How does one set up an aquarium? Here are some necessary principles.
- Choose a rectangular-shaped tank made of glass with metal frame over bowl-shaped one.
- Cover floor to about two inches with coarse sand and gravel (about 1/8 inch in diameter) to serve as anchor for plants. It is best to slope the sand for debris to gather at the lower end of slope.
- The survival of fishes depends upon the amount of oxygen they can get from the water. The larger the water surface the better is the exchange of oxygen and carbon dioxide. If the tank is overcrowded with fishes, the carbon monoxide level becomes high and the fishes are forced to gasp at the surface.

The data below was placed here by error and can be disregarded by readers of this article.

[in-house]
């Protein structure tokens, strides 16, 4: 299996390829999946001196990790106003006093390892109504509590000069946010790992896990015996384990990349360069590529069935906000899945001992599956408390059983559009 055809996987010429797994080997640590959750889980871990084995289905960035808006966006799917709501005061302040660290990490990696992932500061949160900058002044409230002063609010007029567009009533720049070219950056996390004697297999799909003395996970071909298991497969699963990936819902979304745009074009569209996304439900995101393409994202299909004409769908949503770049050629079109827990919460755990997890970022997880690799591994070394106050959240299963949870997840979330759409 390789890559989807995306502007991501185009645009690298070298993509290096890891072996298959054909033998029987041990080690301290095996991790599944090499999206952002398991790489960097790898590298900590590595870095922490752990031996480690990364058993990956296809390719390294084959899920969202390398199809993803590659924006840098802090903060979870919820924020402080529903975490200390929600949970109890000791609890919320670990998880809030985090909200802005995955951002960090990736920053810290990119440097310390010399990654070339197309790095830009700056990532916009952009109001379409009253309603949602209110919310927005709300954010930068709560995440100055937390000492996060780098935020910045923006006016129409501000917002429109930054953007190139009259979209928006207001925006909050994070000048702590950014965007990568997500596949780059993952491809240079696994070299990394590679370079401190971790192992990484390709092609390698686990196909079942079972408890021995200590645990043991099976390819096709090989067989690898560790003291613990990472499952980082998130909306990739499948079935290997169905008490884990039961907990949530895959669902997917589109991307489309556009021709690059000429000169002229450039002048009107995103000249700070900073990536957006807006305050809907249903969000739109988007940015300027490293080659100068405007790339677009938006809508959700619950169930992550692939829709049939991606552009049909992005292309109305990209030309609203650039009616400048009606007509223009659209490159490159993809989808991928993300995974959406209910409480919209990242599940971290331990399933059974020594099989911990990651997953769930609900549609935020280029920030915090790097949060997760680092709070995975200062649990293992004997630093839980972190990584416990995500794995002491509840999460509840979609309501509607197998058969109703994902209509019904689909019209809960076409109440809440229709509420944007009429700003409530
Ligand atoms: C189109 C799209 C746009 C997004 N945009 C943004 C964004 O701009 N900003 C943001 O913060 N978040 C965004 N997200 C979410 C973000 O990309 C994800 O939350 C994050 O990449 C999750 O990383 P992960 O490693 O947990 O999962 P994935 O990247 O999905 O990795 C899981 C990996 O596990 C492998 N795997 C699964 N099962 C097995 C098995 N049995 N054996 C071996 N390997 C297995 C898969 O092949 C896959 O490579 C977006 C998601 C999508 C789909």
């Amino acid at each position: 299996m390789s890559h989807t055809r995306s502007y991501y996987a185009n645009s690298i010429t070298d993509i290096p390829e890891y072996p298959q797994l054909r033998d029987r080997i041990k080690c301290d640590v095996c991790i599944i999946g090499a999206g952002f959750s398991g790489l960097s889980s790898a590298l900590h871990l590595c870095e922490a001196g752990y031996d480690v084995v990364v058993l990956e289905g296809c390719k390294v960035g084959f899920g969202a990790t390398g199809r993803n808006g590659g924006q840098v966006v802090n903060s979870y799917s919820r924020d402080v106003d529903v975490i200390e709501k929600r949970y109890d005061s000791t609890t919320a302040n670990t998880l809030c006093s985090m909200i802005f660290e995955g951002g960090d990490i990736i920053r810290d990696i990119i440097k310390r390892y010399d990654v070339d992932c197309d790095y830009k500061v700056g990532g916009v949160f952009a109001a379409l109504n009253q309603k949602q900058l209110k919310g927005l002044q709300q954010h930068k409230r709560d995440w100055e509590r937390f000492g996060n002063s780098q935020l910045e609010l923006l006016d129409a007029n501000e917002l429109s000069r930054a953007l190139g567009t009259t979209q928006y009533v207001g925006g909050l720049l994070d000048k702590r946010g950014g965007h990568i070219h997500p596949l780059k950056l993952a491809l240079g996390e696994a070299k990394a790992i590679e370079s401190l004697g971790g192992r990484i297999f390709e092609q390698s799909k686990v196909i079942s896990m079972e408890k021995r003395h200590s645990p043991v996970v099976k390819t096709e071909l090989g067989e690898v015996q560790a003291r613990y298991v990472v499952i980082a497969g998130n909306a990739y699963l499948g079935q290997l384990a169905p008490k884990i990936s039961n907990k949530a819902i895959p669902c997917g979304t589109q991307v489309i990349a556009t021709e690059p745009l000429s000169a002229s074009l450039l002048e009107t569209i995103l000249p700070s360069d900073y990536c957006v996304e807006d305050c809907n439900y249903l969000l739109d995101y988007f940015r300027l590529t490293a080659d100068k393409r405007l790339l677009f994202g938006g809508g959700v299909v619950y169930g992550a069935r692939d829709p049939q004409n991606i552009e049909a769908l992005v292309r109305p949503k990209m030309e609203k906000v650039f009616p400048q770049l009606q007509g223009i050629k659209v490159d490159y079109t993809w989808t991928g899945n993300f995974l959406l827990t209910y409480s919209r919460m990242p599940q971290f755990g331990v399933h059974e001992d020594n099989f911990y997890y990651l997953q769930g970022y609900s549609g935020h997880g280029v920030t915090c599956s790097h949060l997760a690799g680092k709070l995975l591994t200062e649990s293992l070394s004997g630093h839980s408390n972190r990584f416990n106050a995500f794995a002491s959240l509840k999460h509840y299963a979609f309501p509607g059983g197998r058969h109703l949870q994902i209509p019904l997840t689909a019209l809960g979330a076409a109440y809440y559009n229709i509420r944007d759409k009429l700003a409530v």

- Fishes can survive in tanks deviod of palnts, but palnts help in saturating water with oxygen. Besides removing toxic carbon dioxide and preventing toxic substance formation in the water, they also add to the beauty of the tank. The choice of plants depends upon one’s taste and judgment. Groups or clusters are preffered than single stalks.
- Water may contain dissolved gases, salt, and organic matters. Thus rain water is more suitable than domestic one. Allowing the latter to stand exposed for several days makes it safe for use.
- Start with common abd inexpensive ones as goldfish or guppy.
When buying a fish, consider the following:
- Choose those that appear normal to its kind, with bright and glistening scales.
- Fins are spread out not carried folded to the body. Dorsal fins are held out.
- Lack of color does not necessarily indicate ill health. Most fishes tend to lose color when frightened or stressed or if the water is too cold. This is just a temporary condition.
- Prefer a fish that does not swim in an erratic manner or rubs itself against objecxt in the acquarium. It may be diseased or has parasites.